JUST when it seemed like the county had accepted the privatisation of Mayo County Council’s refuse service, three Castlebar councillors could force the authority into a major u-turn.
Cllrs Michael Kilcoyne, Johnny Mee and Noel Campbell served a rarely-used ‘section 140 notice’ on the Director of Services, Ray Norton last week, a move that could force the Council to retain the service which was due to cease on January 5 next.
In their letter to Mr Norton, the councillors say the Council should continue to provide a refuse service in Castlebar. They also want the Council to provide the necessary funding to ensure that the service can continue to operate in 2007, while they have also requested that the waiver system for the elderly continue. They have sought a special meeting of the Council on January 2 to force a vote on the issue.
However, town Mayor, Brendan Henaghan feels the councillors have left if ‘far too late’ to issue a section 140.
“I think the majority of the public have already made arrangements for replacing the Council’s refuse service and, in my opinion, the three councillors are merely playing politics at this stage,” stated Mr Henaghan.
Castlebar Town Clerk Marie Crowley confirmed to The Mayo News that they received the section 140 but would not state if it has any legal standing or if a meeting will take place on January 2.
If the meeting gets the go-ahead, it would take a two thirds majority of the councillors to pass the section 140 and order Mr Norton to retain the bin service.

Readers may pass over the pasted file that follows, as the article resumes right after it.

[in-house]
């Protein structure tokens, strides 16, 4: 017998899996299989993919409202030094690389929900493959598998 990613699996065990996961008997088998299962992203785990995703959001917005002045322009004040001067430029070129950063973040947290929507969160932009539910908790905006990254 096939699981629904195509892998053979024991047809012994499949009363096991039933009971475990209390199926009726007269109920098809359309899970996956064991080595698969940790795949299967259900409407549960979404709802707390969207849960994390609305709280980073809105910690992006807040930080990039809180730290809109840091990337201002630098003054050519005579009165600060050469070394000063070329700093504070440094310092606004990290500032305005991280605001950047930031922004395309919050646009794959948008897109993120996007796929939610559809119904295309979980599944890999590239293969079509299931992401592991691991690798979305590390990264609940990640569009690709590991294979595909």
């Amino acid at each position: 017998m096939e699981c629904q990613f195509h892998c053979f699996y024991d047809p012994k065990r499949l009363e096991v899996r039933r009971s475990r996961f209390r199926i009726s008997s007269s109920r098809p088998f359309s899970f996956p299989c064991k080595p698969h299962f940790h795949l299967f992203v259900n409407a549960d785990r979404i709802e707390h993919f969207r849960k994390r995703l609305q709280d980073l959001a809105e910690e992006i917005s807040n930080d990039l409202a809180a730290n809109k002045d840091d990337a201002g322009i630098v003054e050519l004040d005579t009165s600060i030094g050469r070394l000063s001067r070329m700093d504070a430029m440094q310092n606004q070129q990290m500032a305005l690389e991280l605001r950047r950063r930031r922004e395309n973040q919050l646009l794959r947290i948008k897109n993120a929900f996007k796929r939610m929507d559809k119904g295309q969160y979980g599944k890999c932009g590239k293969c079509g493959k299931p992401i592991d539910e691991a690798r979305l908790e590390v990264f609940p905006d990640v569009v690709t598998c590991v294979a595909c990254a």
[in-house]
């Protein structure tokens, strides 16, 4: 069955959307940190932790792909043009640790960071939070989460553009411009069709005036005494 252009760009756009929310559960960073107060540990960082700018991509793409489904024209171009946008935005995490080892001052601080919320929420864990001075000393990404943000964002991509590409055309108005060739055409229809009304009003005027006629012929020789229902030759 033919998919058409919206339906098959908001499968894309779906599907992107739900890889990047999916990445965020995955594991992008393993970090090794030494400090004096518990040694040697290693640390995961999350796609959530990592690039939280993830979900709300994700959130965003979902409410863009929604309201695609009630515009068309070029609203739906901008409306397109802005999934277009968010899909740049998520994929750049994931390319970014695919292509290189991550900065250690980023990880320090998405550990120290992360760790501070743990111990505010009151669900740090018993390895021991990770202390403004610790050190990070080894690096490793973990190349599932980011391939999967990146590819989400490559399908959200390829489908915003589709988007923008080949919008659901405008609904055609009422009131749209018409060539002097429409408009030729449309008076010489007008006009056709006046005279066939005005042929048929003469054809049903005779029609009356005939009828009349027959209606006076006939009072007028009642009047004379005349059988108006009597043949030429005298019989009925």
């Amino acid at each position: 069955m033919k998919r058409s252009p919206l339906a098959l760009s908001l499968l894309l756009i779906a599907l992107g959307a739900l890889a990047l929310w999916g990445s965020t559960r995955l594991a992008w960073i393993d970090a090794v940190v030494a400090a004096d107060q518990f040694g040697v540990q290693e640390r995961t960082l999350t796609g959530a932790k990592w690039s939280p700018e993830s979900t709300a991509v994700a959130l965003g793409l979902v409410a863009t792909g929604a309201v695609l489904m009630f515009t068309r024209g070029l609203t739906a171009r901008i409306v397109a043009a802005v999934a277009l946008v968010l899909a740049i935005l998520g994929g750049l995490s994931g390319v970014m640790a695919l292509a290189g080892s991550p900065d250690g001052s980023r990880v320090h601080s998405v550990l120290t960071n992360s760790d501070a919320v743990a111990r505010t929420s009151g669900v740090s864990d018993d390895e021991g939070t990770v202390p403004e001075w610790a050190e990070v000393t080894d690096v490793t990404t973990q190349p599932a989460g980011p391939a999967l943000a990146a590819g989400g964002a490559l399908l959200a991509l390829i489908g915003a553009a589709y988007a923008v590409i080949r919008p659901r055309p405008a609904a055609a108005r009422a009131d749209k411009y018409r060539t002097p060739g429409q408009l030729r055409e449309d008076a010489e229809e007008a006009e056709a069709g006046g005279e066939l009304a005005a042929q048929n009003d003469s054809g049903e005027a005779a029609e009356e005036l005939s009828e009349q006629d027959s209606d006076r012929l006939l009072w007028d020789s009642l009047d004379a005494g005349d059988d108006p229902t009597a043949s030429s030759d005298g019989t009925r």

From previous comments on the issue, it would appear that Cllr Blackie Gavin would support the three councillors in their stance, while Cllr Aidan Crowley and Cllr Sean Bourke seem likely to support the executive’s decision.
This would mean that the decision ultimately lies in the hands of the three Fine Gael members on the Council, the aforementioned Mayor Brendan Henaghan, Vice Mayor Eugene McCormack and Cllr Kevin Guthrie.
Cllr Michael Kilcoyne said he felt his ‘hand was forced’ in relation to the issuing of the section 140 and he was delighted that Cllr Mee and Cllr Campbell supported his stance.
“We have not taken this decision lightly, but we feel that this service can still be run successfully in Castlebar, as it has done in Galway City, independent of the rest of the county. Section 140 was specifically included in the act so councillors – the elected representatives of the people – can have a direct say in the running of a council,” he said.
“Enough of our services have already been privatised already and here is a real opportunity for councillors to make their voices heard,” added Cllr Kilcoyne.
Meanwhile, a dispute between SIPTU and the Council over the jobs of refuse lorry workers has been referred to the Labour Relations Commission. The Council wants to redeploy the workers to other services.